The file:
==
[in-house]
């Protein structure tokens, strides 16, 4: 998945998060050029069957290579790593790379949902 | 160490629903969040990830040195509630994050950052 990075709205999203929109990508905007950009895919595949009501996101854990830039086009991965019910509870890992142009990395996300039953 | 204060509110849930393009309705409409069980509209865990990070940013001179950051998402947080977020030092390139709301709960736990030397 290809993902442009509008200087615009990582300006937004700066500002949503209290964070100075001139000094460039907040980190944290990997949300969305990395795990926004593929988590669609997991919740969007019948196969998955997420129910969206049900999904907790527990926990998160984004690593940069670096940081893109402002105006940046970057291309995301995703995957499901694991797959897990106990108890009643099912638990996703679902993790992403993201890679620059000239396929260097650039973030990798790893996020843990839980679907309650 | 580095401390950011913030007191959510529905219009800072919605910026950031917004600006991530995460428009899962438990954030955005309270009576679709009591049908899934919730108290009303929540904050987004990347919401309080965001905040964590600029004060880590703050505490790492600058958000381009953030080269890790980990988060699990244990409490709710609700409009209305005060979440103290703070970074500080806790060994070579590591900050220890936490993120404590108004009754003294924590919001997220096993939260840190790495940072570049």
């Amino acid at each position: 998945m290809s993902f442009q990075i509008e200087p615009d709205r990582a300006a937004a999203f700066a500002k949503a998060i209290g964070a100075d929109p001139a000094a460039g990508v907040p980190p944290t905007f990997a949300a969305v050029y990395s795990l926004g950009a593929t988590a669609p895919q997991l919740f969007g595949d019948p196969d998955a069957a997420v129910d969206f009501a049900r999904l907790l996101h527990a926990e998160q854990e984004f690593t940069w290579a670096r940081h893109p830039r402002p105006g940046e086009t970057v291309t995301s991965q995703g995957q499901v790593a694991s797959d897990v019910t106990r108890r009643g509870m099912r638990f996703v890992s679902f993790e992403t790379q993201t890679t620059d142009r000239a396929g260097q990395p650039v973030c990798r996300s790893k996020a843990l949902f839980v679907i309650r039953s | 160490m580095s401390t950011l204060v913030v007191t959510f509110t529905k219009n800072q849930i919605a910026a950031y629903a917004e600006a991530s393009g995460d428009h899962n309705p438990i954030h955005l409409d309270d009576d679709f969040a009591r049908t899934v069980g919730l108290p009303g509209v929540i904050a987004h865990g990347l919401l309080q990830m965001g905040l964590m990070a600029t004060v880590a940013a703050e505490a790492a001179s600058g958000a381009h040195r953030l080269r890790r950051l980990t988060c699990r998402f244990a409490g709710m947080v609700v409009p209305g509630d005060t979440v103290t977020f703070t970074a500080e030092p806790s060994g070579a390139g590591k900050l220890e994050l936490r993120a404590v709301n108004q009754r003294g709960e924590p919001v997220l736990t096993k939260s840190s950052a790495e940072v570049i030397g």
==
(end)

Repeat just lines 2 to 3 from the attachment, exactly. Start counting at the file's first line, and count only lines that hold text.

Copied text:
């Protein structure tokens, strides 16, 4: 998945998060050029069957290579790593790379949902 | 160490629903969040990830040195509630994050950052 990075709205999203929109990508905007950009895919595949009501996101854990830039086009991965019910509870890992142009990395996300039953 | 204060509110849930393009309705409409069980509209865990990070940013001179950051998402947080977020030092390139709301709960736990030397 290809993902442009509008200087615009990582300006937004700066500002949503209290964070100075001139000094460039907040980190944290990997949300969305990395795990926004593929988590669609997991919740969007019948196969998955997420129910969206049900999904907790527990926990998160984004690593940069670096940081893109402002105006940046970057291309995301995703995957499901694991797959897990106990108890009643099912638990996703679902993790992403993201890679620059000239396929260097650039973030990798790893996020843990839980679907309650 | 580095401390950011913030007191959510529905219009800072919605910026950031917004600006991530995460428009899962438990954030955005309270009576679709009591049908899934919730108290009303929540904050987004990347919401309080965001905040964590600029004060880590703050505490790492600058958000381009953030080269890790980990988060699990244990409490709710609700409009209305005060979440103290703070970074500080806790060994070579590591900050220890936490993120404590108004009754003294924590919001997220096993939260840190790495940072570049």
């Amino acid at each position: 998945m290809s993902f442009q990075i509008e200087p615009d709205r990582a300006a937004a999203f700066a500002k949503a998060i209290g964070a100075d929109p001139a000094a460039g990508v907040p980190p944290t905007f990997a949300a969305v050029y990395s795990l926004g950009a593929t988590a669609p895919q997991l919740f969007g595949d019948p196969d998955a069957a997420v129910d969206f009501a049900r999904l907790l996101h527990a926990e998160q854990e984004f690593t940069w290579a670096r940081h893109p830039r402002p105006g940046e086009t970057v291309t995301s991965q995703g995957q499901v790593a694991s797959d897990v019910t106990r108890r009643g509870m099912r638990f996703v890992s679902f993790e992403t790379q993201t890679t620059d142009r000239a396929g260097q990395p650039v973030c990798r996300s790893k996020a843990l949902f839980v679907i309650r039953s | 160490m580095s401390t950011l204060v913030v007191t959510f509110t529905k219009n800072q849930i919605a910026a950031y629903a917004e600006a991530s393009g995460d428009h899962n309705p438990i954030h955005l409409d309270d009576d679709f969040a009591r049908t899934v069980g919730l108290p009303g509209v929540i904050a987004h865990g990347l919401l309080q990830m965001g905040l964590m990070a600029t004060v880590a940013a703050e505490a790492a001179s600058g958000a381009h040195r953030l080269r890790r950051l980990t988060c699990r998402f244990a409490g709710m947080v609700v409009p209305g509630d005060t979440v103290t977020f703070t970074a500080e030092p806790s060994g070579a390139g590591k900050l220890e994050l936490r993120a404590v709301n108004q009754r003294g709960e924590p919001v997220l736990t096993k939260s840190s950052a790495e940072v570049i030397g």